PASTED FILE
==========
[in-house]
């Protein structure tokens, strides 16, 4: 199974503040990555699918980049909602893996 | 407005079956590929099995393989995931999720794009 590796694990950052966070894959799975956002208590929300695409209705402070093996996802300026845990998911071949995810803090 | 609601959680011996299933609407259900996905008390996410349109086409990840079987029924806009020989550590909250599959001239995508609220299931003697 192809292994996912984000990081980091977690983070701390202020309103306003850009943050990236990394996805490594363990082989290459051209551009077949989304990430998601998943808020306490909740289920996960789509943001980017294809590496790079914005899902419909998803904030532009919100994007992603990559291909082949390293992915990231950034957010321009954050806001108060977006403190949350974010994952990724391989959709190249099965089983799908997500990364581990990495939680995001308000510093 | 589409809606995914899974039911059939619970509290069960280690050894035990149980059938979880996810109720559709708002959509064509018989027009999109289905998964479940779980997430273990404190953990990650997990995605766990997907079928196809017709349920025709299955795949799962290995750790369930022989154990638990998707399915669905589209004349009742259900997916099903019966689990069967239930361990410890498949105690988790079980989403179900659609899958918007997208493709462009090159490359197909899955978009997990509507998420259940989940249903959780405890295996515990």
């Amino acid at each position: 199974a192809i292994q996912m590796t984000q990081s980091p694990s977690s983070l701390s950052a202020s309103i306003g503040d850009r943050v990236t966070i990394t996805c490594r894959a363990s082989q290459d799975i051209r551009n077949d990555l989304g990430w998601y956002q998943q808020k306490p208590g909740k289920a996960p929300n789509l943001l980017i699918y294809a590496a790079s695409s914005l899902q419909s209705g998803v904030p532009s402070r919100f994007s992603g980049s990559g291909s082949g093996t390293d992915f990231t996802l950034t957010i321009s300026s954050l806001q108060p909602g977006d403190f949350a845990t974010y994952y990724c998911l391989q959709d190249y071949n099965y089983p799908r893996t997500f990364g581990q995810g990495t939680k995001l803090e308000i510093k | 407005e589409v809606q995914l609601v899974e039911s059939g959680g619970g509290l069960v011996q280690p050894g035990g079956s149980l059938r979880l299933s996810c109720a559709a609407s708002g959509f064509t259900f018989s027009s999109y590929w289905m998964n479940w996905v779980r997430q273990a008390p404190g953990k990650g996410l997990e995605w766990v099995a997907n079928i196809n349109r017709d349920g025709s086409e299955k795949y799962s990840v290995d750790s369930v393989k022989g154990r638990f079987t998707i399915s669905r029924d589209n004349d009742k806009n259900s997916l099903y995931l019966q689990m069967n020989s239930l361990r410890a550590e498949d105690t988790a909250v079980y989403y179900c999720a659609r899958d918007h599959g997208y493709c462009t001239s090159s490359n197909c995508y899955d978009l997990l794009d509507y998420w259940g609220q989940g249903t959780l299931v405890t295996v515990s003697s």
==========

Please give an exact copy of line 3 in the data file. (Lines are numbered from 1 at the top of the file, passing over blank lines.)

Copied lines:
């Amino acid at each position: 199974a192809i292994q996912m590796t984000q990081s980091p694990s977690s983070l701390s950052a202020s309103i306003g503040d850009r943050v990236t966070i990394t996805c490594r894959a363990s082989q290459d799975i051209r551009n077949d990555l989304g990430w998601y956002q998943q808020k306490p208590g909740k289920a996960p929300n789509l943001l980017i699918y294809a590496a790079s695409s914005l899902q419909s209705g998803v904030p532009s402070r919100f994007s992603g980049s990559g291909s082949g093996t390293d992915f990231t996802l950034t957010i321009s300026s954050l806001q108060p909602g977006d403190f949350a845990t974010y994952y990724c998911l391989q959709d190249y071949n099965y089983p799908r893996t997500f990364g581990q995810g990495t939680k995001l803090e308000i510093k | 407005e589409v809606q995914l609601v899974e039911s059939g959680g619970g509290l069960v011996q280690p050894g035990g079956s149980l059938r979880l299933s996810c109720a559709a609407s708002g959509f064509t259900f018989s027009s999109y590929w289905m998964n479940w996905v779980r997430q273990a008390p404190g953990k990650g996410l997990e995605w766990v099995a997907n079928i196809n349109r017709d349920g025709s086409e299955k795949y799962s990840v290995d750790s369930v393989k022989g154990r638990f079987t998707i399915s669905r029924d589209n004349d009742k806009n259900s997916l099903y995931l019966q689990m069967n020989s239930l361990r410890a550590e498949d105690t988790a909250v079980y989403y179900c999720a659609r899958d918007h599959g997208y493709c462009t001239s090159s490359n197909c995508y899955d978009l997990l794009d509507y998420w259940g609220q989940g249903t959780l299931v405890t295996v515990s003697s």